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Sat, 11 Jul 2020
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Psychopaths are counting on it: Traumas -- such as being close to twin towers on 9-11 -- could make people's brains more reactive to fear, Cornell study shows

According to a new brain study, even people who seemed resilient but were close to the World Trade Center when the twin towers toppled on Sept. 11, 2001, have brains that are more reactive to emotional stimuli than those who were more than 200 miles away.

That is the finding of a new Cornell study that excluded people who did not have such mental disorders as post-traumatic stress disorder (PTSD) or major depression. One of the first studies to look at the effects of trauma on the brains of healthy people, it is published in the May issue of the journal Emotion.

Attention

Premature births may be linked to seasonal levels of pesticides and nitrates in surface water

The growing premature birth rate in the United States appears to be strongly associated with increased use of pesticides and nitrates, according to work conducted by Paul Winchester, M.D., professor of clinical pediatrics at the Indiana University School of Medicine. He reports his findings May 7 at the Pediatric Academic Societies' annual meeting, a combined gathering of the American Pediatric Society, the Society for Pediatric Research, the Ambulatory Pediatric Association and the American Academy of Pediatrics.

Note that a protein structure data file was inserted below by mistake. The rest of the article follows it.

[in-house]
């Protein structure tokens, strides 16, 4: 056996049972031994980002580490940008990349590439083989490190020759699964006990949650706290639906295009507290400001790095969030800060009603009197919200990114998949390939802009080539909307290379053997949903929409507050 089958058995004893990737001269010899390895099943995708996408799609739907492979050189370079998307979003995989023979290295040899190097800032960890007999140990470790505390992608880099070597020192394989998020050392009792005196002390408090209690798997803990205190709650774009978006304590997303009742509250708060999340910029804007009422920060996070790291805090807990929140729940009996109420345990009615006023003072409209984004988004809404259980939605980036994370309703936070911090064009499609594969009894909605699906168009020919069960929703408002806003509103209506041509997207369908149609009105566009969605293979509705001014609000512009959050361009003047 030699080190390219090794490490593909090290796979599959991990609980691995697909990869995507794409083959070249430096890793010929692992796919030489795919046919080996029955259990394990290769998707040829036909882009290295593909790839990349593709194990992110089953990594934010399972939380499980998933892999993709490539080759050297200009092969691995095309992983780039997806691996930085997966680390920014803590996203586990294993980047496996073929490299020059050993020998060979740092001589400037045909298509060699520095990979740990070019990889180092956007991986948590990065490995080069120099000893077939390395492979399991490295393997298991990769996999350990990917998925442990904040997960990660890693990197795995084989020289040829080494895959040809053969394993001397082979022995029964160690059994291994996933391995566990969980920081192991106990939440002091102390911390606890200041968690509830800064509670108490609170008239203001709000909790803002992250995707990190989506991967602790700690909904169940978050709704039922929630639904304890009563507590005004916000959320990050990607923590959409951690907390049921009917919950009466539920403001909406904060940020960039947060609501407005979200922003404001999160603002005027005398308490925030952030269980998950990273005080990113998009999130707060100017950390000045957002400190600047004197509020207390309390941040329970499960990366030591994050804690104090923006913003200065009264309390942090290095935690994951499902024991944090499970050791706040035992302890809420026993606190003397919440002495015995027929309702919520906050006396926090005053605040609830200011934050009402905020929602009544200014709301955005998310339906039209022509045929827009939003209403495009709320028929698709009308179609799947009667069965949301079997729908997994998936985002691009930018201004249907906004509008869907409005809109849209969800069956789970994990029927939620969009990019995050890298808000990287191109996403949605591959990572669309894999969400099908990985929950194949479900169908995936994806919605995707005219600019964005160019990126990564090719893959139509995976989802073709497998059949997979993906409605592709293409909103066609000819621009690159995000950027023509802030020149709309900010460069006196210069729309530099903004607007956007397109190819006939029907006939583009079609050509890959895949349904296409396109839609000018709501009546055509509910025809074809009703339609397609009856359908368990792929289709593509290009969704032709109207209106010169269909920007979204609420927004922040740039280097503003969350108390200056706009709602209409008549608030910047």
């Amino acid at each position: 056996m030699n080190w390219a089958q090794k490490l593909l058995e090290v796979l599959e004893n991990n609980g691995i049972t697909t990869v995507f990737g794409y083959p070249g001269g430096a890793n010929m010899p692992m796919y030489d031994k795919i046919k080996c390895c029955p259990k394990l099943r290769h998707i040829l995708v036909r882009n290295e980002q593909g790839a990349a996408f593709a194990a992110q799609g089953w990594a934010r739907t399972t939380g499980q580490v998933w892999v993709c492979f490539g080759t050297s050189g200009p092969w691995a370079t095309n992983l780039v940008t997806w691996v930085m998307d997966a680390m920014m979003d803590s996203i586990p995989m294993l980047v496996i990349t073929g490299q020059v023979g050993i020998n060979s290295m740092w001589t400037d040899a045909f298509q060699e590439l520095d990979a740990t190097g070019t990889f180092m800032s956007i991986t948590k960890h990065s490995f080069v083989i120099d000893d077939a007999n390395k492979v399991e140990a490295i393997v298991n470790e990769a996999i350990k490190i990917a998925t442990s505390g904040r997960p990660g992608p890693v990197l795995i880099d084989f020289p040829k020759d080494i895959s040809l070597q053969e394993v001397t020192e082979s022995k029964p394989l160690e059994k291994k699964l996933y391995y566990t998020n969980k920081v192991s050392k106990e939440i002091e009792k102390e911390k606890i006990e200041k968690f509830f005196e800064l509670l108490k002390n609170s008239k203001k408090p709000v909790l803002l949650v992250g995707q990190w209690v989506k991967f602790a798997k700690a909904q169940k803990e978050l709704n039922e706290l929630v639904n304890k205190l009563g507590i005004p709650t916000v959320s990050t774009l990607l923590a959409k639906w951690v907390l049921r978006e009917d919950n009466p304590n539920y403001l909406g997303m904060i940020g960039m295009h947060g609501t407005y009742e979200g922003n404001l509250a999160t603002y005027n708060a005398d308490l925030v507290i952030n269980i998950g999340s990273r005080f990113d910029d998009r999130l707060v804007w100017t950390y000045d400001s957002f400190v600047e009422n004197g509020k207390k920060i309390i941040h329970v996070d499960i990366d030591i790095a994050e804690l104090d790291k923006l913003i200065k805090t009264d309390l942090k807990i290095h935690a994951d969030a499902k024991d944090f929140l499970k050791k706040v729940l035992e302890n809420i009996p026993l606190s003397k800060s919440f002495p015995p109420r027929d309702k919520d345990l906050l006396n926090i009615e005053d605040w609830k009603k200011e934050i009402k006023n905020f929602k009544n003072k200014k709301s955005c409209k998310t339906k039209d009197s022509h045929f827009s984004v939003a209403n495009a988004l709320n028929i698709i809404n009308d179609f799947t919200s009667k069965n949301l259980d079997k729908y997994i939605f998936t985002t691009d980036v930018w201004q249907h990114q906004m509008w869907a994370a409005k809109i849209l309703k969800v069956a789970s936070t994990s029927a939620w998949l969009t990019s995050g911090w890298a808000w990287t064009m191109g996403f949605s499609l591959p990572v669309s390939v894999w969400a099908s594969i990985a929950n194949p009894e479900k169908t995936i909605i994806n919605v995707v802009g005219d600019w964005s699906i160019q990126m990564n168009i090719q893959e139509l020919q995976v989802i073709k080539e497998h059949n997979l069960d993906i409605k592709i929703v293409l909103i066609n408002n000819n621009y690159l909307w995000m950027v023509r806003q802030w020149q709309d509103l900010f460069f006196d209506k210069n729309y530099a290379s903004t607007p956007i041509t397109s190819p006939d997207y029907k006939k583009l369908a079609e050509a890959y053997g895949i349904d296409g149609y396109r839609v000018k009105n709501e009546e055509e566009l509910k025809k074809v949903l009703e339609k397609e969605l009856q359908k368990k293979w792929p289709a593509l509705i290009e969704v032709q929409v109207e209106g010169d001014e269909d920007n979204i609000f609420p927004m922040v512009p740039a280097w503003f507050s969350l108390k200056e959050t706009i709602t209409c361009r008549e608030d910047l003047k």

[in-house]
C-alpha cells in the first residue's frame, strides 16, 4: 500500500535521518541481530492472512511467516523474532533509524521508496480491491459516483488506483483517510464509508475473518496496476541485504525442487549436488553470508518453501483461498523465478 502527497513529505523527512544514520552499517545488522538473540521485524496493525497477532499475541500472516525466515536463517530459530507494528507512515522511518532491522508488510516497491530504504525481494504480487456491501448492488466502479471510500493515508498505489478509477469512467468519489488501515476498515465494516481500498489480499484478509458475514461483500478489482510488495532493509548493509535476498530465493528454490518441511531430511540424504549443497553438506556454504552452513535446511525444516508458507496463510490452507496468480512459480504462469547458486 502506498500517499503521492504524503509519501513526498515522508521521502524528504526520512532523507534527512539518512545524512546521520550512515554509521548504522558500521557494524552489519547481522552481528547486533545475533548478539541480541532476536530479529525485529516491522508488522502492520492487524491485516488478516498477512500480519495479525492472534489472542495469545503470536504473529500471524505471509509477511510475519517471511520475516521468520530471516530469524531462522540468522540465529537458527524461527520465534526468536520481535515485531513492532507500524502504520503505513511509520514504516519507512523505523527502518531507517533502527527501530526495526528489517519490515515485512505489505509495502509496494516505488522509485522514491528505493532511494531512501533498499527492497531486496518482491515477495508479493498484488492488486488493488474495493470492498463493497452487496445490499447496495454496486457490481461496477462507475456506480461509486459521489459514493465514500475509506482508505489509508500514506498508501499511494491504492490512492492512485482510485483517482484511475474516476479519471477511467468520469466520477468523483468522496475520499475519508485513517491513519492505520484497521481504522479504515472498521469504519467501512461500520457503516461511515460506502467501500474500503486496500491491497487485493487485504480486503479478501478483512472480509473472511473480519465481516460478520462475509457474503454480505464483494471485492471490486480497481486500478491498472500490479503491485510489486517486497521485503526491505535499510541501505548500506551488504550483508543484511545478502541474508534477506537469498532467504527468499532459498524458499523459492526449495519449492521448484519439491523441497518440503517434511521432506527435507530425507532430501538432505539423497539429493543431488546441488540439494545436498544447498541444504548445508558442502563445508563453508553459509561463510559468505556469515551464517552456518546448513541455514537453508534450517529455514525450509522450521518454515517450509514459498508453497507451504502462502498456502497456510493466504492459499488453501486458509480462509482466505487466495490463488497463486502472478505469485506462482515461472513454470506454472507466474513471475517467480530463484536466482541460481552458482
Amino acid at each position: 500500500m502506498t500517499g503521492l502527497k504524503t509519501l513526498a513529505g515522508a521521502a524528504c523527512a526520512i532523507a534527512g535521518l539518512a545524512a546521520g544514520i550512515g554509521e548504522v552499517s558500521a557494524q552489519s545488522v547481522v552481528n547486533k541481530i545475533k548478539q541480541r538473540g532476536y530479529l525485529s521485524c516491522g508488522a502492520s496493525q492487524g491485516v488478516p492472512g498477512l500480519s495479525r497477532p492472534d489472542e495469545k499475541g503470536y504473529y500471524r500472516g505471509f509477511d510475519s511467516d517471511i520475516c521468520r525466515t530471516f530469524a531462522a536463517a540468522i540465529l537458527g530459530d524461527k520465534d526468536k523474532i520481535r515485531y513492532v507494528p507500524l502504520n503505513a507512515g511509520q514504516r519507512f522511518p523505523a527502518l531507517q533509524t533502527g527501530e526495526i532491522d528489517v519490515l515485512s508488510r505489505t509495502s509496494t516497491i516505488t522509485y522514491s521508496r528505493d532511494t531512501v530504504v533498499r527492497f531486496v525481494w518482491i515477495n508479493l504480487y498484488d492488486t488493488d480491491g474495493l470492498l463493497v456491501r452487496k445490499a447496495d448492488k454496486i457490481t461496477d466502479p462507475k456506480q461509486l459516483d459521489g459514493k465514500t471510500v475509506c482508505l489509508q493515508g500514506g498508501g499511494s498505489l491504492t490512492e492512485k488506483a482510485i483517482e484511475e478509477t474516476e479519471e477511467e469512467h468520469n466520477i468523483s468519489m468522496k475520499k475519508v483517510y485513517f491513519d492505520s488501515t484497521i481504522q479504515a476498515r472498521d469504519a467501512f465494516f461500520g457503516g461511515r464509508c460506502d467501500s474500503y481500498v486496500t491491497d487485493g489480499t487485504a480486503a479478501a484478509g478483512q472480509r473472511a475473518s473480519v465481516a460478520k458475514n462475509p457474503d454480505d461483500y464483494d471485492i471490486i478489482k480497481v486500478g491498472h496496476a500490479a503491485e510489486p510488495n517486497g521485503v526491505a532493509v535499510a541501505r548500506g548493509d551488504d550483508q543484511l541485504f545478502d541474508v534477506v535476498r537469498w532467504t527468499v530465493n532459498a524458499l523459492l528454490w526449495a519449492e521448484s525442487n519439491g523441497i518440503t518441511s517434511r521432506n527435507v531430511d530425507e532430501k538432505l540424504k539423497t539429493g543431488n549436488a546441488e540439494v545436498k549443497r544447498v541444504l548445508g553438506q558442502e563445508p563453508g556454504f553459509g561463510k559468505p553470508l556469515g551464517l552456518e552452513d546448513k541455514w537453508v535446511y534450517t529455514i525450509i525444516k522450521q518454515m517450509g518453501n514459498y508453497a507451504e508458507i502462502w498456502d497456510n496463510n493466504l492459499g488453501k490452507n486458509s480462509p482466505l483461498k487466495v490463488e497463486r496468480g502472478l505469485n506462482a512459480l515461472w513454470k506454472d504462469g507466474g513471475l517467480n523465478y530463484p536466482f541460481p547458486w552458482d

Dr. Winchester and colleagues found that preterm birth rates peaked when pesticides and nitrates measurements in surface water were highest (April-July) and were lowest when nitrates and pesticides were lowest (Aug.-Sept.).

More than 27 million U.S. live births were studied from 1996-2002. Preterm birth varied from a high of 12.03% in June to a low of 10.44% in September. The highest rate of prematurity occurred in May-June (11.91%) and the lowest for Aug-Sept (10.79%) regardless of maternal age, race, education, marital status, alcohol or cigarette use, or whether the mother was an urban, suburban or rural resident. Pesticide and nitrate levels in surface water were also highest in May-June and lowest in August - September, according to the U.S. Geological Survey.

Evil Rays

Chinese suppliers substitute a poison used in antifreeze for a common sweetener

Regulators in the U.S. are warning drugmakers, suppliers and health professionals to be on the alert for counterfeit medicine additives that substitute a poison used in antifreeze for a common sweetener.

Magic Wand

Human Brain Breaks Down Events Into Smaller Units

In order to comprehend the continuous stream of cacophonies and visual stimulation that battle for our attention, humans will breakdown activities into smaller, more digestible chunks, a phenomenon that psychologists describe as "event structure perception."

Event structure perception was originally believed to be confined to our visual system, but new research shows that a similar process occurs when reading about everyday events as well.

Nicole Speer and her colleagues at Washington University examined event structure perception by having subjects read narratives about everyday activities while undergoing functional Magnetic Resonance Imaging (fMRI) to measure neural activity. The subjects were then invited back a few days later to reread these same narratives, this time without the fMRI scan. Instead, they were asked to divide the narrative where they believed one segment of narrative activity ended and another segment began.

Arrow Down

Older-adult dieting won't lead to reduced physical function, research suggests